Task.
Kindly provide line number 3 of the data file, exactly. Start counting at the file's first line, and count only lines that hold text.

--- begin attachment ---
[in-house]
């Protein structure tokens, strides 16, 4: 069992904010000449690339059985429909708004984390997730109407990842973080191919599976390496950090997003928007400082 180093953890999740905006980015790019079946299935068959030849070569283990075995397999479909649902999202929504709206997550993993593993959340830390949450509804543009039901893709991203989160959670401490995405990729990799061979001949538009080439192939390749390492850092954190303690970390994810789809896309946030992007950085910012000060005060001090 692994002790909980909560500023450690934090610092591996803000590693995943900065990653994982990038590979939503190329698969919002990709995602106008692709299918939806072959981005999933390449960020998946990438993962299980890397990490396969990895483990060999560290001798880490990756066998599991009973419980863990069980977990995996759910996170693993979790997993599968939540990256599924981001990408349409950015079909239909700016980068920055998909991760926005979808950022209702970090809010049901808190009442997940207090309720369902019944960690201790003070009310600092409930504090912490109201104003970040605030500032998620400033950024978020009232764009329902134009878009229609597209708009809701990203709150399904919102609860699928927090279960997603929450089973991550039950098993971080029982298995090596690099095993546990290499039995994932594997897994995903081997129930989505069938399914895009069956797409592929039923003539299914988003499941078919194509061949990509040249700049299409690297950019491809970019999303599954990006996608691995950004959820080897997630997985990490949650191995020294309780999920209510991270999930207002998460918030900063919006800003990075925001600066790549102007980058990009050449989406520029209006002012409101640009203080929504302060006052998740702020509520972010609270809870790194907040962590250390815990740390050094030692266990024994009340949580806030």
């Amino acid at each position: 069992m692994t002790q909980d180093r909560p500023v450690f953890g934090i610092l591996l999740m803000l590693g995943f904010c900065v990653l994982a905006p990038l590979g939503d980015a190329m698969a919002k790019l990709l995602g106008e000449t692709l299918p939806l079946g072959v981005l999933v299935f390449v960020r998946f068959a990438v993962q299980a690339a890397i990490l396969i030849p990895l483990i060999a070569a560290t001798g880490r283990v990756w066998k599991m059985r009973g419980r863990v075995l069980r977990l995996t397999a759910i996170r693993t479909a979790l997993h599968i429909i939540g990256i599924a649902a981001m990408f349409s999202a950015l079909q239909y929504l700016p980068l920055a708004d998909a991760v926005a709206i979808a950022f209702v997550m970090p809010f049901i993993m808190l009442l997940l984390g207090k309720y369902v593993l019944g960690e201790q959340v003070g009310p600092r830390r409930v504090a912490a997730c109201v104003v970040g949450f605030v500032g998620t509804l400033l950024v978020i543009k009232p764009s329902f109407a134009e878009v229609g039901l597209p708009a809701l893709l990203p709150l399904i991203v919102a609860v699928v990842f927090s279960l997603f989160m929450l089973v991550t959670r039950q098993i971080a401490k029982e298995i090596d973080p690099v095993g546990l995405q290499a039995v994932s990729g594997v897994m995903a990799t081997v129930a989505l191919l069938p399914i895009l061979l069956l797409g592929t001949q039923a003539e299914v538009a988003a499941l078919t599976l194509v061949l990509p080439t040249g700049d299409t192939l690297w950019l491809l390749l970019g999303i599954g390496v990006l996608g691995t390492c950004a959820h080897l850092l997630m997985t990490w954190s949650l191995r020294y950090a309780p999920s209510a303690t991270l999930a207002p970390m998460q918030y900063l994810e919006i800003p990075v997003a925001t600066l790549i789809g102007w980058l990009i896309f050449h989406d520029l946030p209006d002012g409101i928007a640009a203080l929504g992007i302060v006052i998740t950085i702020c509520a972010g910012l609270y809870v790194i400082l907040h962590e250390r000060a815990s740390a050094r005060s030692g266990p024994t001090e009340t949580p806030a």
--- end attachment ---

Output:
């Amino acid at each position: 069992m692994t002790q909980d180093r909560p500023v450690f953890g934090i610092l591996l999740m803000l590693g995943f904010c900065v990653l994982a905006p990038l590979g939503d980015a190329m698969a919002k790019l990709l995602g106008e000449t692709l299918p939806l079946g072959v981005l999933v299935f390449v960020r998946f068959a990438v993962q299980a690339a890397i990490l396969i030849p990895l483990i060999a070569a560290t001798g880490r283990v990756w066998k599991m059985r009973g419980r863990v075995l069980r977990l995996t397999a759910i996170r693993t479909a979790l997993h599968i429909i939540g990256i599924a649902a981001m990408f349409s999202a950015l079909q239909y929504l700016p980068l920055a708004d998909a991760v926005a709206i979808a950022f209702v997550m970090p809010f049901i993993m808190l009442l997940l984390g207090k309720y369902v593993l019944g960690e201790q959340v003070g009310p600092r830390r409930v504090a912490a997730c109201v104003v970040g949450f605030v500032g998620t509804l400033l950024v978020i543009k009232p764009s329902f109407a134009e878009v229609g039901l597209p708009a809701l893709l990203p709150l399904i991203v919102a609860v699928v990842f927090s279960l997603f989160m929450l089973v991550t959670r039950q098993i971080a401490k029982e298995i090596d973080p690099v095993g546990l995405q290499a039995v994932s990729g594997v897994m995903a990799t081997v129930a989505l191919l069938p399914i895009l061979l069956l797409g592929t001949q039923a003539e299914v538009a988003a499941l078919t599976l194509v061949l990509p080439t040249g700049d299409t192939l690297w950019l491809l390749l970019g999303i599954g390496v990006l996608g691995t390492c950004a959820h080897l850092l997630m997985t990490w954190s949650l191995r020294y950090a309780p999920s209510a303690t991270l999930a207002p970390m998460q918030y900063l994810e919006i800003p990075v997003a925001t600066l790549i789809g102007w980058l990009i896309f050449h989406d520029l946030p209006d002012g409101i928007a640009a203080l929504g992007i302060v006052i998740t950085i702020c509520a972010g910012l609270y809870v790194i400082l907040h962590e250390r000060a815990s740390a050094r005060s030692g266990p024994t001090e009340t949580p806030a």